In a dramatic development for the near term future of world disease prevention, President Trump announced Friday that the United States would terminate its relationship with the World Health Organization. The United States is the largest member and financial contributor to the international health group, an agency of the United Nations. According to the President, the WHO bungled its initial response to the novel coronavirus under pressure from China, which allegedly pressured the WHO to downplay the threat posed by the virus.
The move comes about two weeks after May 18, when the President wrote an open letter to WHO Director-General Tedros Adhanom Ghebreyesus. In the letter, President Trump threatened to pull U.S. funding for the organization unless the WHO implemented a series of reforms to “demonstrate independence from China” within 30 days. The letter did not provide any specific suggestions for reform.
In response to the letter, the WHO has defended its response to the virus, which it said came as soon as possible. The organization has also asserted its independence from China. The move is likely to seriously harm the WHO’s cash flow, as the United States contributes almost $400 million to the WHO annually. Between 2018 and 2019, the United States’ contributions to the WHO made up about 20% of the organization’s total budget.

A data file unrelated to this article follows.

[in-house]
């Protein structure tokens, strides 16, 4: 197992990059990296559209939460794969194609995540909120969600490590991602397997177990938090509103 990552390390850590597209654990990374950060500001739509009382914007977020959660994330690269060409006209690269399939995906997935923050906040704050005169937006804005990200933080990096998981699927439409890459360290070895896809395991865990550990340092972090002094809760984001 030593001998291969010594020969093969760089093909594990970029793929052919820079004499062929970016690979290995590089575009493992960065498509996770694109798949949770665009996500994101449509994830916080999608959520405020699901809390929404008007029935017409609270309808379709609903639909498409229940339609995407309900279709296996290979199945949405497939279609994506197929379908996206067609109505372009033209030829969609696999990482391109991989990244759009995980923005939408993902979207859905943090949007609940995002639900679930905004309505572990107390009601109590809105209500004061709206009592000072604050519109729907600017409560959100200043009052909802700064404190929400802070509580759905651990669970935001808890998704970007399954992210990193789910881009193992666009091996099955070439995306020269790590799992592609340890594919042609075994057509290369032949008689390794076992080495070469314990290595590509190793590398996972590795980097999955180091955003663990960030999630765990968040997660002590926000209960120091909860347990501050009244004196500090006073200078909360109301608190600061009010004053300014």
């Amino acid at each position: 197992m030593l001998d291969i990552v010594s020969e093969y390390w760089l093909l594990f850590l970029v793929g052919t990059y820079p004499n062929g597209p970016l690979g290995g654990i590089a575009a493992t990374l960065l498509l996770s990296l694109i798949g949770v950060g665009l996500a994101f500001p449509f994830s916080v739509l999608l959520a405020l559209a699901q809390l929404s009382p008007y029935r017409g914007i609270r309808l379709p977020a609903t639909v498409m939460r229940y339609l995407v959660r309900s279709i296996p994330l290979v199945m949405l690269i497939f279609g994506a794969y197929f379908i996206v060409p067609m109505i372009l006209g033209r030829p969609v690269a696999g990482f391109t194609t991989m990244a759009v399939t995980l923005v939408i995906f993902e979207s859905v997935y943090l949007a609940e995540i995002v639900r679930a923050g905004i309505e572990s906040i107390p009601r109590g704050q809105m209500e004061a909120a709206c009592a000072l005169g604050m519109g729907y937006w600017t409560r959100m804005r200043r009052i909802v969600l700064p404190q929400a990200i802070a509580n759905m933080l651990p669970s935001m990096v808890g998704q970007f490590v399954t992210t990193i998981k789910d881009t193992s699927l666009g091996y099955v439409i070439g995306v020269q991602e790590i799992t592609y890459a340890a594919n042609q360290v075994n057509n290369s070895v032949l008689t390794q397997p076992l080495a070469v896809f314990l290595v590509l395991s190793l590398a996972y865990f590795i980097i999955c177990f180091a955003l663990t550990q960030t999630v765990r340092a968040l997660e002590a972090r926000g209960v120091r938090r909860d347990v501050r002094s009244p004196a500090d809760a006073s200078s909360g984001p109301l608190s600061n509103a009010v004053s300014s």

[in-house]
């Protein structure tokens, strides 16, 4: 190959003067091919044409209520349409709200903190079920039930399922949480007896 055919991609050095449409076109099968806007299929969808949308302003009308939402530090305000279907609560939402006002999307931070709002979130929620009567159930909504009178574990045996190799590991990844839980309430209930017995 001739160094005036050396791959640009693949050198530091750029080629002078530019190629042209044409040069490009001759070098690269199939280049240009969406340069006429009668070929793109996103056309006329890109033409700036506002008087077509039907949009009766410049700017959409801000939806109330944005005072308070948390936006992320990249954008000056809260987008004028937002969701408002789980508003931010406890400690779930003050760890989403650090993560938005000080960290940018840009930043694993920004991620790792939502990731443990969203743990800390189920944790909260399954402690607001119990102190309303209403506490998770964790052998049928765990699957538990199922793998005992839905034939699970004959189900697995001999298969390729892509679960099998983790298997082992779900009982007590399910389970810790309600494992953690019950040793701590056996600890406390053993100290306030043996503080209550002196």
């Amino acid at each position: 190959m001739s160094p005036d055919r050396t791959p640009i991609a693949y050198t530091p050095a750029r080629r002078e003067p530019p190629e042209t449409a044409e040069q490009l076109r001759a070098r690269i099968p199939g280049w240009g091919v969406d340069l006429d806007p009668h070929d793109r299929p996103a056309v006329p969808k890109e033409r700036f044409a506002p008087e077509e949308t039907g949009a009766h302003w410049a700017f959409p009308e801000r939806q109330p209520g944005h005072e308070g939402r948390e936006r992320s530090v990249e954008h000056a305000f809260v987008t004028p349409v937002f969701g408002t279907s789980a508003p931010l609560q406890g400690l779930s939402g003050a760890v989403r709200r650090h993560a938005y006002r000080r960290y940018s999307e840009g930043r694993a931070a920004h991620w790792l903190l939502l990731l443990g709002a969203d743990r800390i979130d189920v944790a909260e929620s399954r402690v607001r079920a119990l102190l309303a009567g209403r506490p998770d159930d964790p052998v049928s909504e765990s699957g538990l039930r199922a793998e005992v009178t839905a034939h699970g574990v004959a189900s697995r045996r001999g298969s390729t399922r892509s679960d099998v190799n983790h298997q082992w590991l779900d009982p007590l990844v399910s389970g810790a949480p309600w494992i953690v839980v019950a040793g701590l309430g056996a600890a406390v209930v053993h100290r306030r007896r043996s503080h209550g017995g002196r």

Small Manufacturers Making Big Partnerships
The manufacturing sector was in trouble even before COVID-19. According to a report from MForesight, the industry has lost 5 million jobs over the past two decades. With COVID-19 likely to make things worse, especially for American small- and medium-sized manufacturers, adapting may be necessary for their survival.
According to Shalin R. Jyotishi and Sheila Martin, new partnerships may be the answer. Public research universities and federal Manufacturing Extension Partnerships (MEP) Centers can help small and medium manufacturers adopt new technologies and solve problems. A recent survey of universities and MEPs found that more than 75% of universities help manufacturing partners transition to new technologies. Additionally, partnering with public universities provides students at those universities real-world experience in manufacturing and hands-on experience with the field. Read the full story here.
New Orders, Especially in Transport Equipment, Fell in April
In the coronavirus pandemic, some businesses are losing more than others. New orders for durable manufactured goods fell 17.2%, or $35.4 billion. That drop advances on March’s drop of 16.2%. Transportation equipment as an individual sector within the durable-goods manufacturing field saw new orders drop by almost 50% and shipments contract by 42.7% as the pandemic ravages demand for automobiles and aircraft alike. Read the full story here.